The Scamdex Scam Email Archive - Employment/Job o

Subject:  US-CERT Cyber Security Tip ST06-009 -- Coordinating Virus and Spyware Defense
From:  US-CERT Security Tips <>
Date:  Wed, 11 Mar 2009 08:16:53 -0700

A Scam Email with the Subject "US-CERT Cyber Security Tip ST06-009 -- Coordinating Virus and Spyware Defense" was received in one of Scamdex's honeypot email accounts on Wed, 11 Mar 2009 08:16:53 -0700 and has been classified as a Employment/Job Scam. The sender was US-CERT Security Tips <>, although it may have been spoofed.

Hash: SHA1

                        Cyber Security Tip ST06-009
                  Coordinating Virus and Spyware Defense

   Using anti-virus and anti-spyware software is an important part of cyber
   security. But in an attempt to protect yourself, you may unintentionally
   cause problems.

Isn't it better to have more protection?

   Spyware and viruses can interfere with your computer's ability to process
   information  or can modify or destroy data. You may feel that the more
   anti-virus and anti-spyware programs you install on your computer, the safer
   you will be. It is true that not all programs are equally effective, and
   they will not all detect the same malicious code. However, by installing
   multiple programs in an attempt to catch everything, you may introduce

How can anti-virus or anti-spyware software cause problems?

   It  is  important  to  use  anti-virus  and anti-spyware software (see
   Understanding Anti-Virus Software and Recognizing and Avoiding Spyware for
   more information). But too much or the wrong kind can affect the performance
   of your computer and the effectiveness of the software itself.

   Scanning your computer for viruses and spyware uses some of the available
   memory on your computer. If you have multiple programs trying to scan at the
   same time, you may limit the amount of resources left to perform your tasks.
   Essentially, you have created a denial of service against yourself (see
   Understanding Denial-of-Service Attacks for more information). It is also
   possible that in the process of scanning for viruses and spyware, anti-virus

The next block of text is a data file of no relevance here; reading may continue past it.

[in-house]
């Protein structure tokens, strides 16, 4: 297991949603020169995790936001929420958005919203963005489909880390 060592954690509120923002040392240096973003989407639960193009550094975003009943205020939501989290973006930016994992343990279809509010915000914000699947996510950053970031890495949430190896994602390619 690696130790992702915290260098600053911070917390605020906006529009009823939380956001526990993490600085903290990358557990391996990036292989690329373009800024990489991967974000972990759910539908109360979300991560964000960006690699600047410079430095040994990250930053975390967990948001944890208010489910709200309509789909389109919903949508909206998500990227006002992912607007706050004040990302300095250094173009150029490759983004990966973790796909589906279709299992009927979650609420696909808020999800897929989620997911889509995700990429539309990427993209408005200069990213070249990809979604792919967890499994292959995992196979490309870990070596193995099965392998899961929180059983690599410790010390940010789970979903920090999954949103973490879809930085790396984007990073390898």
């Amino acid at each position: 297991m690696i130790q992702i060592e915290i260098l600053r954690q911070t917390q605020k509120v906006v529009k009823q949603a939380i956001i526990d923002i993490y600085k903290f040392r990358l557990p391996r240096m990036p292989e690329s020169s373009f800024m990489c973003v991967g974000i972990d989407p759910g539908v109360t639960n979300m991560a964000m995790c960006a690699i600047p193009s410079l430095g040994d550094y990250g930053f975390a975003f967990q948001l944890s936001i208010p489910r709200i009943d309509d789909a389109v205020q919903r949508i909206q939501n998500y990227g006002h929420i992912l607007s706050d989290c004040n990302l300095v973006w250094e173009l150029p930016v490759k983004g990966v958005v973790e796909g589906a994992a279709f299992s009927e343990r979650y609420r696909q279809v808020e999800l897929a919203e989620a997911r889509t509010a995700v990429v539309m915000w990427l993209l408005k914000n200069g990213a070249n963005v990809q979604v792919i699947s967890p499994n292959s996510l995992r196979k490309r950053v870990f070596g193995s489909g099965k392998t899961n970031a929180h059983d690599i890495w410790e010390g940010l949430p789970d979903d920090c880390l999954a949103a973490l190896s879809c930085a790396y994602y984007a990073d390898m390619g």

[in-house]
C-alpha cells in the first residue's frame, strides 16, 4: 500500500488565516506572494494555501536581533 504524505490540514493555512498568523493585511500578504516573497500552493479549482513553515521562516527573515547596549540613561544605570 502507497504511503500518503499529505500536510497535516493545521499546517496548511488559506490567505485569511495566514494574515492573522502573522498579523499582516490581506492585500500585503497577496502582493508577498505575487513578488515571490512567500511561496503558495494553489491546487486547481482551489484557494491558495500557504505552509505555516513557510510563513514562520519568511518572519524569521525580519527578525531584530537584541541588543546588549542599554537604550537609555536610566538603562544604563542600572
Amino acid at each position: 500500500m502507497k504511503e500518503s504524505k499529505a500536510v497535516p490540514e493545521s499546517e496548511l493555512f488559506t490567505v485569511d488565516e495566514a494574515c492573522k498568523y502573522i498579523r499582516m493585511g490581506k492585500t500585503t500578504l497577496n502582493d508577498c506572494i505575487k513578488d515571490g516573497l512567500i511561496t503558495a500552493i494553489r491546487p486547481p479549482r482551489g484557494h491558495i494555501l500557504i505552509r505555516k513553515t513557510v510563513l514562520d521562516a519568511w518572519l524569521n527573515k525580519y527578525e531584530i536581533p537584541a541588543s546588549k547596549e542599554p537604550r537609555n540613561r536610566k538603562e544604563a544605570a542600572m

or anti-spyware software may misinterpret the virus definitions of other
   programs. Instead of recognizing them as definitions, the software may
   interpret the definitions as actual malicious code. Not only could this
   result in false positives for the presence of viruses or spyware, but the
   anti-virus or anti-spyware software may actually quarantine or delete the
   other software.

How can you avoid these problems?

     * Investigate your options in advance - Research available anti-virus and
       anti-spyware software to determine the best choice for you. Consider the
       amount of malicious code the software recognizes, and try to find out
       how frequently the virus definitions are updated. Also check for known
       compatibility issues with other software you may be running on your
     * Limit  the  number  of programs you install - Many vendors are now
       releasing packages that incorporate both anti-virus and anti-spyware
       capabilities  together.  However, if you decide to choose separate
       programs,  you  really  only  need  one anti-virus program and one
       anti-spyware program. If you install more, you increase your risk for
     * Install the software in phases - Install the anti-virus software first
       and test it for a few days before installing anti-spyware software. If
       problems develop, you have a better chance at isolating the source and
       then determining if it is an issue with the software itself or with
     * Watch for problems - If your computer starts processing requests more
       slowly,  you  are  seeing  error messages when updating your virus
       definitions, your software does not seem to be recognizing malicious
       code, or other issues develop that cannot be easily explained, check
       your anti-virus and anti-spyware software.

     Authors: Mindi McDowell, Matt Lytle

     Produced 2006 by US-CERT, a government organization.

     Note: This tip was previously published and is being re-distributed 
     to increase awareness. 
     Terms of use
     This document can also be found at

     For instructions on subscribing to or unsubscribing from this
     mailing list, visit <>.

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